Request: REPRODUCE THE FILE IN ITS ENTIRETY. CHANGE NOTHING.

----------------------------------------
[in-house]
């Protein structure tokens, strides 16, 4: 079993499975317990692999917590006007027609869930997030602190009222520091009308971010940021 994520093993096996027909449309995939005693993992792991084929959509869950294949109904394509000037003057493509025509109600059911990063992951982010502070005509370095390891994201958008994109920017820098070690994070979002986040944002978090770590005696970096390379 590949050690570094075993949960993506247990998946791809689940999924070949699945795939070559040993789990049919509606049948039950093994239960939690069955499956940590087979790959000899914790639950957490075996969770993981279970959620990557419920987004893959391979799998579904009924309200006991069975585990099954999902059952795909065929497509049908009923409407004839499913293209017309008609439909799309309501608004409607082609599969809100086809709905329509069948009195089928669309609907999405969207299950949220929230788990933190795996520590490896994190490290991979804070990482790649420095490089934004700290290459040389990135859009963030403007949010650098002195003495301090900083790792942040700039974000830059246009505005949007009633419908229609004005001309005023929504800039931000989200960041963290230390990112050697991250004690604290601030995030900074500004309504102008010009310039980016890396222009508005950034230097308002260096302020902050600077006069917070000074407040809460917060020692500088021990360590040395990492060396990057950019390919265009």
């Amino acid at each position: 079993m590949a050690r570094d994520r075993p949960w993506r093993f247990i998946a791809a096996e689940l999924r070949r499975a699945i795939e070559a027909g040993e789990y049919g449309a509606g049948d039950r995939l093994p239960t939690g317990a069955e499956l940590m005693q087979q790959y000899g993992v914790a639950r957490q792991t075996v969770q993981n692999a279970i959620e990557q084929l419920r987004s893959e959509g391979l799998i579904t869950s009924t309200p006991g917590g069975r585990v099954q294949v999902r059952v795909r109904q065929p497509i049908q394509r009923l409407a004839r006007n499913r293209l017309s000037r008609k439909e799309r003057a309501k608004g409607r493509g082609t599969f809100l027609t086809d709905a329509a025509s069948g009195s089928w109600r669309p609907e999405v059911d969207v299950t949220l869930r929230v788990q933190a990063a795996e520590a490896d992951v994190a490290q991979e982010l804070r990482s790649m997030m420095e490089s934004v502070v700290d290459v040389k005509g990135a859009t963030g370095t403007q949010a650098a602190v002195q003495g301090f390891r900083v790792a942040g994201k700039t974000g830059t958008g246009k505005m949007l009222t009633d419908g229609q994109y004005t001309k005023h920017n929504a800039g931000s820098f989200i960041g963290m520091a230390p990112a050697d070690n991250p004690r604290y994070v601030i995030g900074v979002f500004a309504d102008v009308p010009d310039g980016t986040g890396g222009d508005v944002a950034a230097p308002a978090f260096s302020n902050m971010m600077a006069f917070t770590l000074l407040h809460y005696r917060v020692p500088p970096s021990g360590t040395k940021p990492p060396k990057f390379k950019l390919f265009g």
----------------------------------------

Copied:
[in-house]
């Protein structure tokens, strides 16, 4: 079993499975317990692999917590006007027609869930997030602190009222520091009308971010940021 994520093993096996027909449309995939005693993992792991084929959509869950294949109904394509000037003057493509025509109600059911990063992951982010502070005509370095390891994201958008994109920017820098070690994070979002986040944002978090770590005696970096390379 590949050690570094075993949960993506247990998946791809689940999924070949699945795939070559040993789990049919509606049948039950093994239960939690069955499956940590087979790959000899914790639950957490075996969770993981279970959620990557419920987004893959391979799998579904009924309200006991069975585990099954999902059952795909065929497509049908009923409407004839499913293209017309008609439909799309309501608004409607082609599969809100086809709905329509069948009195089928669309609907999405969207299950949220929230788990933190795996520590490896994190490290991979804070990482790649420095490089934004700290290459040389990135859009963030403007949010650098002195003495301090900083790792942040700039974000830059246009505005949007009633419908229609004005001309005023929504800039931000989200960041963290230390990112050697991250004690604290601030995030900074500004309504102008010009310039980016890396222009508005950034230097308002260096302020902050600077006069917070000074407040809460917060020692500088021990360590040395990492060396990057950019390919265009």
């Amino acid at each position: 079993m590949a050690r570094d994520r075993p949960w993506r093993f247990i998946a791809a096996e689940l999924r070949r499975a699945i795939e070559a027909g040993e789990y049919g449309a509606g049948d039950r995939l093994p239960t939690g317990a069955e499956l940590m005693q087979q790959y000899g993992v914790a639950r957490q792991t075996v969770q993981n692999a279970i959620e990557q084929l419920r987004s893959e959509g391979l799998i579904t869950s009924t309200p006991g917590g069975r585990v099954q294949v999902r059952v795909r109904q065929p497509i049908q394509r009923l409407a004839r006007n499913r293209l017309s000037r008609k439909e799309r003057a309501k608004g409607r493509g082609t599969f809100l027609t086809d709905a329509a025509s069948g009195s089928w109600r669309p609907e999405v059911d969207v299950t949220l869930r929230v788990q933190a990063a795996e520590a490896d992951v994190a490290q991979e982010l804070r990482s790649m997030m420095e490089s934004v502070v700290d290459v040389k005509g990135a859009t963030g370095t403007q949010a650098a602190v002195q003495g301090f390891r900083v790792a942040g994201k700039t974000g830059t958008g246009k505005m949007l009222t009633d419908g229609q994109y004005t001309k005023h920017n929504a800039g931000s820098f989200i960041g963290m520091a230390p990112a050697d070690n991250p004690r604290y994070v601030i995030g900074v979002f500004a309504d102008v009308p010009d310039g980016t986040g890396g222009d508005v944002a950034a230097p308002a978090f260096s302020n902050m971010m600077a006069f917070t770590l000074l407040h809460y005696r917060v020692p500088p970096s021990g360590t040395k940021p990492p060396k990057f390379k950019l390919f265009g």